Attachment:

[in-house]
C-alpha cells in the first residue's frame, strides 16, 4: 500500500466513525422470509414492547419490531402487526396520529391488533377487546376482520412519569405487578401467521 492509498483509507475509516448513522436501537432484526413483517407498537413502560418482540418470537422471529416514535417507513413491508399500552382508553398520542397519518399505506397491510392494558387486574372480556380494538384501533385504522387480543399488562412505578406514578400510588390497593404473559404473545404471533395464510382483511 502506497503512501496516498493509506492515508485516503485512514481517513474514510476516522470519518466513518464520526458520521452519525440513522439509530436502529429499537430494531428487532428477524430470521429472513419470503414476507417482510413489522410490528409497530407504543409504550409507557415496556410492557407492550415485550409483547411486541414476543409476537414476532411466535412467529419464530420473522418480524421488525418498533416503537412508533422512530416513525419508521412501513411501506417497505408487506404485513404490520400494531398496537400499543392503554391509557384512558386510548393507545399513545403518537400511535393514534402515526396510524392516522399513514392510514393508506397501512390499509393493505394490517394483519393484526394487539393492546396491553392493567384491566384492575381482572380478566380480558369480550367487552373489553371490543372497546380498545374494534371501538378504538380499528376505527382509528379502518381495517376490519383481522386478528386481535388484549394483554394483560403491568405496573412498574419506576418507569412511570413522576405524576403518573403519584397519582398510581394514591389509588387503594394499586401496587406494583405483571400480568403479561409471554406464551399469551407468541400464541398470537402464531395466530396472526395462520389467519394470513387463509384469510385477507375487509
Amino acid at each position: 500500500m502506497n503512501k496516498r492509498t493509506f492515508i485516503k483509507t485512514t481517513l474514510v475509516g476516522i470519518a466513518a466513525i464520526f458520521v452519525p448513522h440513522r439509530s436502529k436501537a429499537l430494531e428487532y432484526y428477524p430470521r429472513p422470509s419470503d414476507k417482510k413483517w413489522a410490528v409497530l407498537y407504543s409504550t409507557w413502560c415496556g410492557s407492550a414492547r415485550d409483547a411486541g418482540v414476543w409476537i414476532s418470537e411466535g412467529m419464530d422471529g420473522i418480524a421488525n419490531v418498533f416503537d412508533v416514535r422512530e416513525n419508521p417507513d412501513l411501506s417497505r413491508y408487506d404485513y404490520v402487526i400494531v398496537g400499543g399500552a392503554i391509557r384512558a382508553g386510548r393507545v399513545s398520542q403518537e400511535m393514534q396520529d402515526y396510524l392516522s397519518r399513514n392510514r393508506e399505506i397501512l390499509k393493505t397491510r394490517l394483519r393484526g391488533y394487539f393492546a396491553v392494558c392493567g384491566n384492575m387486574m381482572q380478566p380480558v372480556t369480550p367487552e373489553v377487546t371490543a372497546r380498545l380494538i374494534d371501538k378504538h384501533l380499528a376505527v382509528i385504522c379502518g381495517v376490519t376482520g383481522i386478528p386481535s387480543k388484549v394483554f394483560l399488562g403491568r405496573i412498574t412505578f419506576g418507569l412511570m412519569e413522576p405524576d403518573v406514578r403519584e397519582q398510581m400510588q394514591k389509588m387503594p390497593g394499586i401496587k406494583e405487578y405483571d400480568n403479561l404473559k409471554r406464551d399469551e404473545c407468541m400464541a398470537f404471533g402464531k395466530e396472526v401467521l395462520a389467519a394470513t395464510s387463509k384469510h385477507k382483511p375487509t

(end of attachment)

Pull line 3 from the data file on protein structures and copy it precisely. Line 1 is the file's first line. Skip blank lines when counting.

Amino acid at each position: 500500500m502506497n503512501k496516498r492509498t493509506f492515508i485516503k483509507t485512514t481517513l474514510v475509516g476516522i470519518a466513518a466513525i464520526f458520521v452519525p448513522h440513522r439509530s436502529k436501537a429499537l430494531e428487532y432484526y428477524p430470521r429472513p422470509s419470503d414476507k417482510k413483517w413489522a410490528v409497530l407498537y407504543s409504550t409507557w413502560c415496556g410492557s407492550a414492547r415485550d409483547a411486541g418482540v414476543w409476537i414476532s418470537e411466535g412467529m419464530d422471529g420473522i418480524a421488525n419490531v418498533f416503537d412508533v416514535r422512530e416513525n419508521p417507513d412501513l411501506s417497505r413491508y408487506d404485513y404490520v402487526i400494531v398496537g400499543g399500552a392503554i391509557r384512558a382508553g386510548r393507545v399513545s398520542q403518537e400511535m393514534q396520529d402515526y396510524l392516522s397519518r399513514n392510514r393508506e399505506i397501512l390499509k393493505t397491510r394490517l394483519r393484526g391488533y394487539f393492546a396491553v392494558c392493567g384491566n384492575m387486574m381482572q380478566p380480558v372480556t369480550p367487552e373489553v377487546t371490543a372497546r380498545l380494538i374494534d371501538k378504538h384501533l380499528a376505527v382509528i385504522c379502518g381495517v376490519t376482520g383481522i386478528p386481535s387480543k388484549v394483554f394483560l399488562g403491568r405496573i412498574t412505578f419506576g418507569l412511570m412519569e413522576p405524576d403518573v406514578r403519584e397519582q398510581m400510588q394514591k389509588m387503594p390497593g394499586i401496587k406494583e405487578y405483571d400480568n403479561l404473559k409471554r406464551d399469551e404473545c407468541m400464541a398470537f404471533g402464531k395466530e396472526v401467521l395462520a389467519a394470513t395464510s387463509k384469510h385477507k382483511p375487509t